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New July 2013

Student’s mother pleads for release

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The mother of a London student who is to be deported to her native Mauritius pleads with MPs to release her from Yarl’s Wood immigration centre.

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Nato suspends Russia co-operation

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Nato suspends all practical civilian and military co-operation with Russia over the annexation of Crimea, describing it as a grave threat to European security.

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Missing $35,000 Watch Found in Thieving Masseuse's Vagina

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A private massage in a Las Vegas hotel room turned into a crime investigation when a $35,000 Rolex disappeared. As tends to happen in these cases, the watch was later found inside the masseuse’s vagina. Read more…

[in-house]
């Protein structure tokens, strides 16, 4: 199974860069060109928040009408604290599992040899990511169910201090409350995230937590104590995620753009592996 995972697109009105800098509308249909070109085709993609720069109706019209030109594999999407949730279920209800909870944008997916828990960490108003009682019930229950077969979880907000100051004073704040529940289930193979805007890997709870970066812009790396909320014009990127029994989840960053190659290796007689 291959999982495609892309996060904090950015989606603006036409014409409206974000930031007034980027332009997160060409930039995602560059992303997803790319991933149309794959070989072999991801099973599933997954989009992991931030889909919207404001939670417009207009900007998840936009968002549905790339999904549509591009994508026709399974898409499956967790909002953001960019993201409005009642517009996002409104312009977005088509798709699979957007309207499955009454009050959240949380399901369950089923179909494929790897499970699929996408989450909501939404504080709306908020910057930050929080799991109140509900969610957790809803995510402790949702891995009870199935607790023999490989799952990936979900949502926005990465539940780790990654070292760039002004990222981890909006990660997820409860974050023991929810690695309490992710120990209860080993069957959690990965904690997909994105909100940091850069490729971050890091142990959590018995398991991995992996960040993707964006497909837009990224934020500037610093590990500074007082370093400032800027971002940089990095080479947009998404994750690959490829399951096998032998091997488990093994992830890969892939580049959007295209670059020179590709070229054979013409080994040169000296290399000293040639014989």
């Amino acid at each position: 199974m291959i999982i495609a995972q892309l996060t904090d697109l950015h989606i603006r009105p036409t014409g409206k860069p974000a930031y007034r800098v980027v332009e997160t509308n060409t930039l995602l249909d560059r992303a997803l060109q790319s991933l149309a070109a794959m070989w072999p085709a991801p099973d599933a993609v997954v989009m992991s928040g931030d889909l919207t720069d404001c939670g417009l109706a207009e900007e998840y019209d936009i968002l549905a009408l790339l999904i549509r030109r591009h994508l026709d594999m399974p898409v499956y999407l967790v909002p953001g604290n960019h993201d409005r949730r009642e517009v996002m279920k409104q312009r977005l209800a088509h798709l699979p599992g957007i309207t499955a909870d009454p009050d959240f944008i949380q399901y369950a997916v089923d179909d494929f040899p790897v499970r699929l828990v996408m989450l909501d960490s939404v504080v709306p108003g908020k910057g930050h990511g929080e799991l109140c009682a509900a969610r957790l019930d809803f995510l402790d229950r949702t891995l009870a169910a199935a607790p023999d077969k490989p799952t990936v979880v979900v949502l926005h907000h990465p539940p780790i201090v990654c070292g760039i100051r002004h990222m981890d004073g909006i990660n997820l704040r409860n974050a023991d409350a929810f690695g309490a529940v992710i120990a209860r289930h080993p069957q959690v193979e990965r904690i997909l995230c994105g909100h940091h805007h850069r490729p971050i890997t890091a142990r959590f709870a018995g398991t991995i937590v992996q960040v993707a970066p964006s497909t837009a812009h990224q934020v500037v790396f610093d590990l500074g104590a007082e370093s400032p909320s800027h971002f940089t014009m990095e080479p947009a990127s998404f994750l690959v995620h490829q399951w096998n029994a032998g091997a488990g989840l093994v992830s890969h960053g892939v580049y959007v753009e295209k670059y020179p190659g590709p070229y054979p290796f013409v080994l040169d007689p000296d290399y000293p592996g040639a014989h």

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Harassment of rights lawyers rising, say attorneys

<!– google_ad_section_start –> Human rights lawyers on the mainland fear they may be facing increased persecution and violence after four of their profession were detained – and at least one beaten – when they tried to help members of the banned spiritual movement Falun Gong last month. <!– google_ad_section_end –>

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The Game I Played When I Was Scared To Death of Being Deported

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Amidst the pushcart vendors selling bacon-wrapped hot-dogs, religious leaders blasting damning sermons over megaphones, and the homeless wandering around the city, there is one San Francisco fixture most people don’t know about—not even the locals. It’s not a bridge or a winding street or anything like that: I’m talking about certain folk who roam San Francisco streets. People who can give you the credentials that make your life actually matter.Read more…

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Rich countries: Sure, climate change will screw poor countries, but what about us?